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The BWYQ Level 4 Diploma in Teaching Yoga
A 500 hour teacher training course from the British Wheel of Yoga, governing body for yoga in England.
The British Wheel of Yoga Level 4 Diploma in Teaching Yoga
The British Wheel of Yoga is the Governing Body of Yoga in the UK as recognised by Sport & Recreation Alliance (formally Sport England). For over 40 years it has promoted the practice and enjoyment of yoga for all.
The BWYQ level 4 Diploma is recognised the world over as being the benchmark for yoga teaching. It is a comprehensive course which takes place over 2 years (minimum), covering 500 hours, of which a minimum of 245 hours are tutor contact hours.
The BWYQ Diploma Course is currently the only yoga teacher training course available at Level 4 within the National Qualification and Credit Framework. This means that the Diploma is nationally accepted in the private and public sectors and can form part of your portfolio of qualifications. To see a summary of the NQF levels visit: http://en.wikipedia.org/wiki/National_Qualifications_Framework. Upon successful completion of the course you will be awarded a BWYQ Diploma. To find out more about the British Wheel of Yoga visit their website at www.bwy.org.uk where you will see that the Wheel is an extremely well established organisation which exists both at a national and regional level.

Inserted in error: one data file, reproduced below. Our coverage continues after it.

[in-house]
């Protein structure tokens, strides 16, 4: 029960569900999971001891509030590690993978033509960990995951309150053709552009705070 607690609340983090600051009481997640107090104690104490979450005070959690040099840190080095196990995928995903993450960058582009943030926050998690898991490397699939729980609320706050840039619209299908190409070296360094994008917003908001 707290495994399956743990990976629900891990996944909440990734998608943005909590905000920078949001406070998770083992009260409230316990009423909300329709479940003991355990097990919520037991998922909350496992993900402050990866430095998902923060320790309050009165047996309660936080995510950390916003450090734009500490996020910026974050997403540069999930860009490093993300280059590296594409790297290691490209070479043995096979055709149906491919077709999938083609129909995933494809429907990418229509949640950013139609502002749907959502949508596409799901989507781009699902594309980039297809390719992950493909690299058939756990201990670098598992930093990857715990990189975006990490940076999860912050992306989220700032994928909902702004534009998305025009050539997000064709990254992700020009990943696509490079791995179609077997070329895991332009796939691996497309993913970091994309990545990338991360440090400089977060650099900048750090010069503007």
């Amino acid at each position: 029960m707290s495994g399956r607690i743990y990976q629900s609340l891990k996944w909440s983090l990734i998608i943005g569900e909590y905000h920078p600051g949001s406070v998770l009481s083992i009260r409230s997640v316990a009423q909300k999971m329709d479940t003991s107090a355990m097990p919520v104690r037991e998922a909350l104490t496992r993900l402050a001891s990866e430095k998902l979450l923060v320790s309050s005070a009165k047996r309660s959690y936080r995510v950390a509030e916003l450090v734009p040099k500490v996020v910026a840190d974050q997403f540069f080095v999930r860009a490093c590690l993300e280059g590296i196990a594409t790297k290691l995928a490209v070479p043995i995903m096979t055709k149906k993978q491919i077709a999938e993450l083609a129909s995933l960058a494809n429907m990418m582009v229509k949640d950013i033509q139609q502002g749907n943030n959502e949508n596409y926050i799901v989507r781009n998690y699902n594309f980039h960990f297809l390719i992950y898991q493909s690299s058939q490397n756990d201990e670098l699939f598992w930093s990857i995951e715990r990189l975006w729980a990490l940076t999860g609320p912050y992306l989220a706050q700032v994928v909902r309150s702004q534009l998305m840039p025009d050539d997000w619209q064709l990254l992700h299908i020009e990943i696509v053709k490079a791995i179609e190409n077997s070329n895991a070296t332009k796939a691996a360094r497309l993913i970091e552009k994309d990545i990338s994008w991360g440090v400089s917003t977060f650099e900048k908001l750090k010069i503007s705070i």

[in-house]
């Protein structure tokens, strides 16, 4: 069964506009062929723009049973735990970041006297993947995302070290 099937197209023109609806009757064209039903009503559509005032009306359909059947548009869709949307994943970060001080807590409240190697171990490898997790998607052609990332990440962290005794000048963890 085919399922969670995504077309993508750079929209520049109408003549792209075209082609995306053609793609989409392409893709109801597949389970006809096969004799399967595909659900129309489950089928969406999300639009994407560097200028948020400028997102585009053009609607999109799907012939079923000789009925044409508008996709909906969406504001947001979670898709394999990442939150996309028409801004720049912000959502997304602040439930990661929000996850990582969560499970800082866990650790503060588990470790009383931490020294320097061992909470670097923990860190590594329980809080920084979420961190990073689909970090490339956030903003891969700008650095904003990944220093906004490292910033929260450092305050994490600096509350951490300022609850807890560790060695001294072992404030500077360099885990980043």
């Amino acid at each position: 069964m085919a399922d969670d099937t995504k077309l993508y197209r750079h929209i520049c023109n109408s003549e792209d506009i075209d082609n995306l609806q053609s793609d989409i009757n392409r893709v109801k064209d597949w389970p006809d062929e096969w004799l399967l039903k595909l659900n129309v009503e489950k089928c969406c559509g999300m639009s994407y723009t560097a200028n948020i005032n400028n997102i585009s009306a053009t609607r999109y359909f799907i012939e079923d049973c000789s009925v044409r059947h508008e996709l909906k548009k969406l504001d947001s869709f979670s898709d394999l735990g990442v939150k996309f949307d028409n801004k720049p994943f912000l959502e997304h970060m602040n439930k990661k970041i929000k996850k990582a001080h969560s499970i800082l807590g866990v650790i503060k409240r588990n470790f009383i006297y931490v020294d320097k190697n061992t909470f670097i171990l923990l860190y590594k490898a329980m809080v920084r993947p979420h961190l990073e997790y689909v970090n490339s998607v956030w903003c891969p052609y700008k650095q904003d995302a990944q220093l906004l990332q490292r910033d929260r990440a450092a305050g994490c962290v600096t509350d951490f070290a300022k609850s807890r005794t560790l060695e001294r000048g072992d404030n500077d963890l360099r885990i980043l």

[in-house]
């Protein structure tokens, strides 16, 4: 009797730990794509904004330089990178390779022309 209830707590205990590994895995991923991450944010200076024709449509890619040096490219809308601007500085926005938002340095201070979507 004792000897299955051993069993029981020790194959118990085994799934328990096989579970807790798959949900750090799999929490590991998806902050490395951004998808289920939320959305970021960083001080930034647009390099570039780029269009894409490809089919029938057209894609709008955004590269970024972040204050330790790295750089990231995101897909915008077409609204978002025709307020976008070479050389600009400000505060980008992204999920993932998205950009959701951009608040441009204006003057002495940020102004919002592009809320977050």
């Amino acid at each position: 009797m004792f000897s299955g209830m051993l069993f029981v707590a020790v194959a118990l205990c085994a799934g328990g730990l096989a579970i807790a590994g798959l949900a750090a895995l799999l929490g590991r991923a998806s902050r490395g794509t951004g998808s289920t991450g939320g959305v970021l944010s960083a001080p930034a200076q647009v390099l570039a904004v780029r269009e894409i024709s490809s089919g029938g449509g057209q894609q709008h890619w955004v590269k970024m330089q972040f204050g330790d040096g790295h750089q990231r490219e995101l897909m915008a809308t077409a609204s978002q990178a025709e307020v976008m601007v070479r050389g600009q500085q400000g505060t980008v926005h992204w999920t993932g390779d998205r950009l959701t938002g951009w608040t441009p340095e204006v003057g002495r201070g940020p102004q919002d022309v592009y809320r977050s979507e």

The British Wheel of Yoga Diploma in Teaching Yoga consists of eight Units together lead to a full Diploma in Teaching Yoga. The course is a combination of Tutor-led contact days and home study. In addition there is a requirement for a qualification in anatomy and physiology either by completion of the BWY home study course ‘Essential Anatomy and Physiology for Yoga’ or other equivalent study. You will be asked to visit the website to complete the Fundamentals of Anatomy and Physiology Course either before you begin the Diploma Course, or during the first three months of the course.
The aim of the Diploma course is to equip you both professionally and practically to teach yoga asanas, breathing practices, pranayama, relaxation and concentration/meditation to students having a wide variety of capacity and experience, with an underlying knowledge and understanding of yoga principles and philosophy. You are also expected to continue to deepen your understanding and knowledge through your own personal practice.